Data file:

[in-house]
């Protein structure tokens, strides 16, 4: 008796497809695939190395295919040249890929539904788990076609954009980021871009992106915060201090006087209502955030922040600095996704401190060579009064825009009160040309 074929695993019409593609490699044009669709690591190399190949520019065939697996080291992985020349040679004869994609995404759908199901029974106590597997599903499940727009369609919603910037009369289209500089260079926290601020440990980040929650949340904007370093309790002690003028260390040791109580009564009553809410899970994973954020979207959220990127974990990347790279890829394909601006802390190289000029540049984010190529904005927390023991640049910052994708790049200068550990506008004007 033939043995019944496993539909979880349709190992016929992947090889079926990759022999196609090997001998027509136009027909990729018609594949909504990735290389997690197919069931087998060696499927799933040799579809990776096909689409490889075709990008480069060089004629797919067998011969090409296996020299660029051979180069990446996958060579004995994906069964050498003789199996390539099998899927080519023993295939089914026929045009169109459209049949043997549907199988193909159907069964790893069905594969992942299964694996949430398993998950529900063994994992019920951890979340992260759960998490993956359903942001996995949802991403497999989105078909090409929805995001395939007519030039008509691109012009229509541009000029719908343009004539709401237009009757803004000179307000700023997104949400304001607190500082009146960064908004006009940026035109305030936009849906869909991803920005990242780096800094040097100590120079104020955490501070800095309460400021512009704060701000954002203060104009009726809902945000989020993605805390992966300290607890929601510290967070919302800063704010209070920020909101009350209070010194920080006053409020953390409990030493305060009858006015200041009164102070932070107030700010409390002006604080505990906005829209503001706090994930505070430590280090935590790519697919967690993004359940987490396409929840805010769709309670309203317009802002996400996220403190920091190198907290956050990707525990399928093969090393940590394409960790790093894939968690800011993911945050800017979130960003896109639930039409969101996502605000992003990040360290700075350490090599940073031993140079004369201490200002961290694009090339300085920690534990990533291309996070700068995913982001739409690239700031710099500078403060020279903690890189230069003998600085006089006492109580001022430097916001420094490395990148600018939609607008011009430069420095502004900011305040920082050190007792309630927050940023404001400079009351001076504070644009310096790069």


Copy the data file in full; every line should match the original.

[in-house]
């Protein structure tokens, strides 16, 4: 008796497809695939190395295919040249890929539904788990076609954009980021871009992106915060201090006087209502955030922040600095996704401190060579009064825009009160040309 074929695993019409593609490699044009669709690591190399190949520019065939697996080291992985020349040679004869994609995404759908199901029974106590597997599903499940727009369609919603910037009369289209500089260079926290601020440990980040929650949340904007370093309790002690003028260390040791109580009564009553809410899970994973954020979207959220990127974990990347790279890829394909601006802390190289000029540049984010190529904005927390023991640049910052994708790049200068550990506008004007 033939043995019944496993539909979880349709190992016929992947090889079926990759022999196609090997001998027509136009027909990729018609594949909504990735290389997690197919069931087998060696499927799933040799579809990776096909689409490889075709990008480069060089004629797919067998011969090409296996020299660029051979180069990446996958060579004995994906069964050498003789199996390539099998899927080519023993295939089914026929045009169109459209049949043997549907199988193909159907069964790893069905594969992942299964694996949430398993998950529900063994994992019920951890979340992260759960998490993956359903942001996995949802991403497999989105078909090409929805995001395939007519030039008509691109012009229509541009000029719908343009004539709401237009009757803004000179307000700023997104949400304001607190500082009146960064908004006009940026035109305030936009849906869909991803920005990242780096800094040097100590120079104020955490501070800095309460400021512009704060701000954002203060104009009726809902945000989020993605805390992966300290607890929601510290967070919302800063704010209070920020909101009350209070010194920080006053409020953390409990030493305060009858006015200041009164102070932070107030700010409390002006604080505990906005829209503001706090994930505070430590280090935590790519697919967690993004359940987490396409929840805010769709309670309203317009802002996400996220403190920091190198907290956050990707525990399928093969090393940590394409960790790093894939968690800011993911945050800017979130960003896109639930039409969101996502605000992003990040360290700075350490090599940073031993140079004369201490200002961290694009090339300085920690534990990533291309996070700068995913982001739409690239700031710099500078403060020279903690890189230069003998600085006089006492109580001022430097916001420094490395990148600018939609607008011009430069420095502004900011305040920082050190007792309630927050940023404001400079009351001076504070644009310096790069």